Sometimes, it’s hard to see the embryo, and it might be in the centre or opposite side of the egg. Rotate the egg until you get the best view. If you’re still not seeing it clearly, then it’s best to wait another day or two before trying again.
If the embryo happens to be up against the side of the shell, it will be much easier to see, and if you look carefully, you can sometimes see movement. If you are lucky, you may see the heart beating!
How can you tell an egg is fertile?
After a week of incubation, if an egg is fertile, you will see the embryo starting to develop as a dark spot with spider-like veins stretching out around it. Sometimes it isn’t possible to observe the embryo if it’s in the centre of the egg or if the eggshell is thick or a darker colour.
If an egg is infertile, you will only see the yolk’s shadow inside the egg without the embryo or veins. We sometimes call this a “clear” egg.
There are four distinct periods of incubation when embryos can die, and I provide common reasons for these losses in my incubation troubleshooting guide.
For the 7 and 14 days candling eggs photos I show in this guide (to remove non-viable eggs), and a successful hatch, we only really need to consider two high-risk periods for embryo death: At the beginning of incubation and just before the chicks hatch. Remember to expect some losses, on average; commercial hatcheries have 85% of their fertile eggs hatching.
Early embryonic death
We expect to see either fertile eggs or clear eggs, as shown in our first candling after seven days, but occasionally the embryo starts to develop in a fertile egg and then dies. We call this “early embryonic death” or sometimes just “early death”.
A thin ring around the inside of the egg indicates an early death. The embryo died at the start of incubation, usually within a couple of hours. These eggs are easy to identify and remove, and I have included a photo below.
The second common type of early embryonic death occurs when the embryo starts to develop and dies within the first week. We call these slightly later embryo deaths “quitters“. Eventually, the rest of the contents of the egg will become cloudy as the egg deteriorates. You can see this in the second photo below. The contents may swish around when rotating the shell.
Video: candling eggs at day-7
Sometimes, I find it challenging to identify a quitter, especially if it’s only the embryo that’s cloudy and not the whole egg. If I’m unsure, I will leave the egg until day 14, when it will be much easier to identify positively. I have taken a photo of such an egg for day 14, candling photos below and a video clip of another. It is cloudy and hasn’t developed veins like other eggs.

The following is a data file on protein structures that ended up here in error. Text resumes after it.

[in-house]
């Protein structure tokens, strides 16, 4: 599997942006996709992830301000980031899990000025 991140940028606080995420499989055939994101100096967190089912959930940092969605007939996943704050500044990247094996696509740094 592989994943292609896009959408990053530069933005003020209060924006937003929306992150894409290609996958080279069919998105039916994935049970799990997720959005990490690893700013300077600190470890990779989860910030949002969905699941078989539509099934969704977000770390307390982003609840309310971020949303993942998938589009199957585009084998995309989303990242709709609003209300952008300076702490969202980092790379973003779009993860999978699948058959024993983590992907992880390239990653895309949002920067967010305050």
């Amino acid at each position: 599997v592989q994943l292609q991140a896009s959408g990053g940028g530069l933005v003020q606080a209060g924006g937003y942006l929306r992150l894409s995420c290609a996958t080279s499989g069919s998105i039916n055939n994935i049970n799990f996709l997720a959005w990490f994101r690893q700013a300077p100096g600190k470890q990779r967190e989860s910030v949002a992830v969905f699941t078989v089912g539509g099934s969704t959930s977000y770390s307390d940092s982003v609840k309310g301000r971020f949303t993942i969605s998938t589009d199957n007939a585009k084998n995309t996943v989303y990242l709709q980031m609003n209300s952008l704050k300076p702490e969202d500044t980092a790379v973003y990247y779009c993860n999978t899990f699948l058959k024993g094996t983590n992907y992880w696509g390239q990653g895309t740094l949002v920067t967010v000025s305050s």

The most common cause for early embryonic deaths in eggs is rough handling, incorrect storage (storing too long, or at the wrong temperature), adverse genetic traits, or ageing of the breeder flock.
We can’t always avoid these (for example, when hatching eggs go through the postal system), but some can be corrected easily.
Embryo deaths later during incubation are all preventable with some care.
Nutrient deficiency of the breeder-flock, incorrect temperature, humidity (which causes egg weight loss during incubation) or egg turning inside your incubator, an infection caused by bacteria, and the breeder flock’s age is also essential.
Dirty eggs or an un-sterilised incubator are apparent sources of bacteria. Eggs should be clean before going into your incubator but remember bacteria can be transferred to eggs when you are candling if you haven’t washed your hands.
Video: a "quitter" or dead embryo
Second candling: 14 days
There has been a lot of development after 14 days of incubation. The embryo is fully formed and starting to take up most of the space inside the shell. There are some photos below.
The embryo is less active from now on, so you are less likely to see movement.
Video: candling eggs at day 14
Candling before the hatch.
You can candle again after 14 days but not after you’ve stopped turning your eggs during the last few days before they hatch. We finish rotating chicken eggs at 18 days and duck eggs at 25 days. After this time, the chick is positioning itself, ready to emerge.
Some books suggest candling eggs at 18 days; however, I don’t usually look at them again after 14 days. You can’t see much other than the increasing air sac size, and the egg is full up with a chick!
The exception to this is if I have hatching problems that I suspect are caused by incorrect incubation humidity, then I will mark the size of the air sac onto the eggshell using a soft pencil and compare it with a known good egg. More information is coming up below on air sac development, where I have included a handy chart.
Candling dark shelled eggs
One idea is to practice candling light eggs first or incubate with lighter coloured eggs, and then you have a comparison.
You will need to candle in a dark room to stand a chance. If you still can’t tell, you will have to wait longer until the embryo has developed further.
What is happening inside the egg?